Senator Orrin Hatch (R–Utah), chairman of the Senate Finance Committee, has asked 20 hospital systems to provide detailed records about the controversial practice of allowing surgeons to operate on more than one patient at a time, according to an article in the Boston Globe. Hatch has requested the total number of “concurrent surgeries,” broken down by specialty, at each hospital from 2011 to 2015, and policies about whether patients are informed beforehand.
The requests come after U.S. Attorney Carmen Ortiz launched a federal investigation into concurrent surgeries at Massachusetts General Hospital (MGH) last year. A series of articles published in the Boston Globe in October focused on an internal debate at MGH over the propriety and safety of concurrent surgeries, a years-long controversy that led to the dismissal of the leading critic of the practice.
Dr. David Hoyt, executive director of the American College of Surgeons (ACS), said the Globe series “shined a light on a problem’’ and “it has had the desired effect of getting people to take a look at it.’’ The ACS is drafting new guidelines to regulate double-booking of surgeries, which the college expects to unveil in about a month. A panel member told the Globe that the rules will not support surgeons conducting two surgeries that overlap for significant periods.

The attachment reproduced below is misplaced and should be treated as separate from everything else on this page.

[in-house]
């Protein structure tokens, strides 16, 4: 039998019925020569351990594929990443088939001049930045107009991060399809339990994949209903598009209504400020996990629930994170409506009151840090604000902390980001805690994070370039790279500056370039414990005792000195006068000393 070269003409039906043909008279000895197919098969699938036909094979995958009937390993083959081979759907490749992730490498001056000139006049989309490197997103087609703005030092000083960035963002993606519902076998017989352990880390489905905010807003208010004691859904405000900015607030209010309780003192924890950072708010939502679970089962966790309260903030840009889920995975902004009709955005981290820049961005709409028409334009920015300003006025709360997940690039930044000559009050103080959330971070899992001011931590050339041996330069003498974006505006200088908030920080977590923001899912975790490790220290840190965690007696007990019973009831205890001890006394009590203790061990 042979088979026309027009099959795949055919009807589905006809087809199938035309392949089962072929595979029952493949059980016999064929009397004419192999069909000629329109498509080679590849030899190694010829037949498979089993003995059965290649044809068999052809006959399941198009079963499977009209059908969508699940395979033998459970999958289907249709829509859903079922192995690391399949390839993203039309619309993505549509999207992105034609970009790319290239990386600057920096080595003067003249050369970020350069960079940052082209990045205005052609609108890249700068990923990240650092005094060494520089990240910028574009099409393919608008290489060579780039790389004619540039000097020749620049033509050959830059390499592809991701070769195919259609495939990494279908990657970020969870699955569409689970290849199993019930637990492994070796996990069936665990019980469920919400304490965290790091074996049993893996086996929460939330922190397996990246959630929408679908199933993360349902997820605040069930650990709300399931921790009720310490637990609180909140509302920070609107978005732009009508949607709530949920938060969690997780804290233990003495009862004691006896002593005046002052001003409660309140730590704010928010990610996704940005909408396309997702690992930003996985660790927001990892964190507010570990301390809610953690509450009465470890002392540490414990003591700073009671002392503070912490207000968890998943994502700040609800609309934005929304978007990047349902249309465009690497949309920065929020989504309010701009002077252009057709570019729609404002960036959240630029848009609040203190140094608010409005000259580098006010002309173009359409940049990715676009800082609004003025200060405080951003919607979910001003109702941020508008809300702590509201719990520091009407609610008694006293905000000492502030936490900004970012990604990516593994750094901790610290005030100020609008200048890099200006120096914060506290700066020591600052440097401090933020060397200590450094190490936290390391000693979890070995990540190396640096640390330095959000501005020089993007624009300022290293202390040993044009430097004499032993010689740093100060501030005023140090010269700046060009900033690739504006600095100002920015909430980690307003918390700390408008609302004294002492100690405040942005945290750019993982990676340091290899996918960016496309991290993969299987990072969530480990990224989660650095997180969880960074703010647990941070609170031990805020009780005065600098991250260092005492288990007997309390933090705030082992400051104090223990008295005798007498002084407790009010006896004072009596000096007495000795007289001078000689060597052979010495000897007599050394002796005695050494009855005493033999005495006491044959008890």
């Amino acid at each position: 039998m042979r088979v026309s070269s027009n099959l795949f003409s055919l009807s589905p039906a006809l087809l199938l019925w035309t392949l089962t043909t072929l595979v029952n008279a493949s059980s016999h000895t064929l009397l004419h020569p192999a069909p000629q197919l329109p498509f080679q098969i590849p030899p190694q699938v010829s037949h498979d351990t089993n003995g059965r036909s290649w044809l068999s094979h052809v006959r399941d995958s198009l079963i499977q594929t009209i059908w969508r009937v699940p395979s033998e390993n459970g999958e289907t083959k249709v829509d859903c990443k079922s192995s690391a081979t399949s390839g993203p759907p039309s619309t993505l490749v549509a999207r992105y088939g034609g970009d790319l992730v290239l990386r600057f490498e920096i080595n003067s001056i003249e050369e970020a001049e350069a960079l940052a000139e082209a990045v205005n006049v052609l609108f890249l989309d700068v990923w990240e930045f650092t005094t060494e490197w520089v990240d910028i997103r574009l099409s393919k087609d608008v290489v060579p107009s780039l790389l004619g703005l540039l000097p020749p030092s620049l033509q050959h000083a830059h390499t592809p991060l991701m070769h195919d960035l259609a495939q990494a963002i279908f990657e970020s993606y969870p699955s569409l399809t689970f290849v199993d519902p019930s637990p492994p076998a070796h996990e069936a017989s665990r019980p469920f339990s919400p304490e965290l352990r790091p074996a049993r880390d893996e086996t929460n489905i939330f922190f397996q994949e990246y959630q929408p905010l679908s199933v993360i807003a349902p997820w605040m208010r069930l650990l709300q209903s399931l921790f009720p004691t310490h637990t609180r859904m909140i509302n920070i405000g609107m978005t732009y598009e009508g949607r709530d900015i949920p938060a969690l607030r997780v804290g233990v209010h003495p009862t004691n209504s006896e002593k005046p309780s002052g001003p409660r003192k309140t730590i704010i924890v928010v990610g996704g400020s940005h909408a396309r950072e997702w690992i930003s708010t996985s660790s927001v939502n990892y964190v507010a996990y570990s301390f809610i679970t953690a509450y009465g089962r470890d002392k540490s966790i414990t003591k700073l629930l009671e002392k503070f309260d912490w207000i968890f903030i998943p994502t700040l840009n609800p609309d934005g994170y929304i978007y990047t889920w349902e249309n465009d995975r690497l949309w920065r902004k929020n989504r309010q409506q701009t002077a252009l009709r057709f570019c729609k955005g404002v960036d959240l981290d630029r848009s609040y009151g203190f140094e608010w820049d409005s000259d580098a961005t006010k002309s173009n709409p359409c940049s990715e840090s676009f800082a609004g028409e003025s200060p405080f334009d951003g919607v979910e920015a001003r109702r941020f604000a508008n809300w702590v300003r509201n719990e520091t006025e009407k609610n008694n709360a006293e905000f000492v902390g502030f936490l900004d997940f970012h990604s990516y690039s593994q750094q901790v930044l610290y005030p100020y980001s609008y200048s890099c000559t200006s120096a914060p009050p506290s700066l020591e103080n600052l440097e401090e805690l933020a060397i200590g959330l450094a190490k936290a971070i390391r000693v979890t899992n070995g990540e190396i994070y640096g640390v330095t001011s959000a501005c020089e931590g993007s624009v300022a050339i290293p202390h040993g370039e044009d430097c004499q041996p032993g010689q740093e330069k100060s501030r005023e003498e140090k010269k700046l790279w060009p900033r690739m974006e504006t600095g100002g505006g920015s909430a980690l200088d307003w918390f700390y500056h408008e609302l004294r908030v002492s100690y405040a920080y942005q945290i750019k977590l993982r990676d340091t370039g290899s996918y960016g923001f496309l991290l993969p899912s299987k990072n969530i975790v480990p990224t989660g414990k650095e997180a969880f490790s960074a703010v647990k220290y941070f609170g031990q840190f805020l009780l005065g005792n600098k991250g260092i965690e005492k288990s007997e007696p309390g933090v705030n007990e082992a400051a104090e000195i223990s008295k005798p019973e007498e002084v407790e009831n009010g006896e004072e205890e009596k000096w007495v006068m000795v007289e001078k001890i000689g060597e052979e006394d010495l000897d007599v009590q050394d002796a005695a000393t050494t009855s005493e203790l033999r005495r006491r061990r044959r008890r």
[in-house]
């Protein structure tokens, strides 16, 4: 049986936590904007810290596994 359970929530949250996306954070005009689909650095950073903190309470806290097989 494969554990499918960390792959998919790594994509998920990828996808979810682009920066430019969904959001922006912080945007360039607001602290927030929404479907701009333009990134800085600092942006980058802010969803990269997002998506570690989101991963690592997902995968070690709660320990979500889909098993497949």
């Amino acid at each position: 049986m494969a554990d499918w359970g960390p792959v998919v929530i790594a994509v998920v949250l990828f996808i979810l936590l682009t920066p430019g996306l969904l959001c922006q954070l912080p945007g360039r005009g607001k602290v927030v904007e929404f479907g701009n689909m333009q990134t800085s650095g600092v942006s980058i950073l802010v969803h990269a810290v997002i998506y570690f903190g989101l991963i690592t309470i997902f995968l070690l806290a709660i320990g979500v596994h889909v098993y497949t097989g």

Simultaneous surgeries remained largely unknown to much of the public, the newspaper said, until the battle within the orthopedics department at MGH came to light. Over the last decade, a small group of medical staffers at MGH complained about at least 44 alleged problems involving concurrent surgeries, most of them orthopedic operations. The alleged problems included cases in which surgeons performing concurrent surgeries didn’t respond when an urgent need arose in the second room or didn’t show up at all, leaving the surgery to a resident or fellow.
There were also cases in which patients waited under anesthesia for the surgeon to arrive and others in which patients experienced complications, prompting malpractice lawsuits.
MGH disputed the importance or validity of almost every allegation about concurrent surgeries and said internal studies found no significant differences in complication rates between overlapping and nonoverlapping cases.
Hatch’s Senate committee has gotten involved because it oversees federal health care programs, including Medicare, the Globe article points out.
Medicare allows surgeons to perform concurrent operations but requires them to be present for the “critical or key portions” of each surgery, although the program leaves it up to physicians to decide what is critical. Medicare rules do not require surgeons to tell patients when their cases will overlap with those of others.
Source: Boston Globe; March 13, 2016.